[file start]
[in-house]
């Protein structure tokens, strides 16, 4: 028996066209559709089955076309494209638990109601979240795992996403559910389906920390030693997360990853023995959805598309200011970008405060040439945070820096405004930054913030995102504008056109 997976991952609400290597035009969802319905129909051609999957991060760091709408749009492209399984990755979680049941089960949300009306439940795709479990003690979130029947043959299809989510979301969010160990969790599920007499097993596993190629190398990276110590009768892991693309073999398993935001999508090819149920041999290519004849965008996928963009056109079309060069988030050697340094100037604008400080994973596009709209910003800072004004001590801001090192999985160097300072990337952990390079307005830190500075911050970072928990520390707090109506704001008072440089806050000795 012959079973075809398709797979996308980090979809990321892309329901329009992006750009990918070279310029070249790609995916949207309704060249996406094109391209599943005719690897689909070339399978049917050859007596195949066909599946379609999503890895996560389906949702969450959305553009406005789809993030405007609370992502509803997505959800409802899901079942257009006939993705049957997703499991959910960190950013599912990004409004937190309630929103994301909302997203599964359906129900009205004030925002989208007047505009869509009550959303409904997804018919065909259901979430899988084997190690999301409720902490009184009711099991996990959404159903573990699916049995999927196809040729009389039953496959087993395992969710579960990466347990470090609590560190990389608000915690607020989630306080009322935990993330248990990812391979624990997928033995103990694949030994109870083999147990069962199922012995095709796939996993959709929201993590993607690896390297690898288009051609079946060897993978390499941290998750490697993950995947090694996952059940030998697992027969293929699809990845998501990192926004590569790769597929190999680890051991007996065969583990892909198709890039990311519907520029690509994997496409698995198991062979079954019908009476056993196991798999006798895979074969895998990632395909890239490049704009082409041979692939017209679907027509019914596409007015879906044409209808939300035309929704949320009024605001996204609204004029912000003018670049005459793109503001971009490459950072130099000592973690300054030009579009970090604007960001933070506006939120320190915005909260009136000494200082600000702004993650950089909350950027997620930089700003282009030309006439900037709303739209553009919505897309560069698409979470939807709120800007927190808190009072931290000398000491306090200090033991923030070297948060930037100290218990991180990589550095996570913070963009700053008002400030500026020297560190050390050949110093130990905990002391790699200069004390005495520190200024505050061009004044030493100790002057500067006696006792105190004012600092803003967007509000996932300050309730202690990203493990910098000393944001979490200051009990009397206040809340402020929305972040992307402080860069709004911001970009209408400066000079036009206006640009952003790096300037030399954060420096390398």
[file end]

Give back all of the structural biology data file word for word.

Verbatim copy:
[in-house]
């Protein structure tokens, strides 16, 4: 028996066209559709089955076309494209638990109601979240795992996403559910389906920390030693997360990853023995959805598309200011970008405060040439945070820096405004930054913030995102504008056109 997976991952609400290597035009969802319905129909051609999957991060760091709408749009492209399984990755979680049941089960949300009306439940795709479990003690979130029947043959299809989510979301969010160990969790599920007499097993596993190629190398990276110590009768892991693309073999398993935001999508090819149920041999290519004849965008996928963009056109079309060069988030050697340094100037604008400080994973596009709209910003800072004004001590801001090192999985160097300072990337952990390079307005830190500075911050970072928990520390707090109506704001008072440089806050000795 012959079973075809398709797979996308980090979809990321892309329901329009992006750009990918070279310029070249790609995916949207309704060249996406094109391209599943005719690897689909070339399978049917050859007596195949066909599946379609999503890895996560389906949702969450959305553009406005789809993030405007609370992502509803997505959800409802899901079942257009006939993705049957997703499991959910960190950013599912990004409004937190309630929103994301909302997203599964359906129900009205004030925002989208007047505009869509009550959303409904997804018919065909259901979430899988084997190690999301409720902490009184009711099991996990959404159903573990699916049995999927196809040729009389039953496959087993395992969710579960990466347990470090609590560190990389608000915690607020989630306080009322935990993330248990990812391979624990997928033995103990694949030994109870083999147990069962199922012995095709796939996993959709929201993590993607690896390297690898288009051609079946060897993978390499941290998750490697993950995947090694996952059940030998697992027969293929699809990845998501990192926004590569790769597929190999680890051991007996065969583990892909198709890039990311519907520029690509994997496409698995198991062979079954019908009476056993196991798999006798895979074969895998990632395909890239490049704009082409041979692939017209679907027509019914596409007015879906044409209808939300035309929704949320009024605001996204609204004029912000003018670049005459793109503001971009490459950072130099000592973690300054030009579009970090604007960001933070506006939120320190915005909260009136000494200082600000702004993650950089909350950027997620930089700003282009030309006439900037709303739209553009919505897309560069698409979470939807709120800007927190808190009072931290000398000491306090200090033991923030070297948060930037100290218990991180990589550095996570913070963009700053008002400030500026020297560190050390050949110093130990905990002391790699200069004390005495520190200024505050061009004044030493100790002057500067006696006792105190004012600092803003967007509000996932300050309730202690990203493990910098000393944001979490200051009990009397206040809340402020929305972040992307402080860069709004911001970009209408400066000079036009206006640009952003790096300037030399954060420096390398």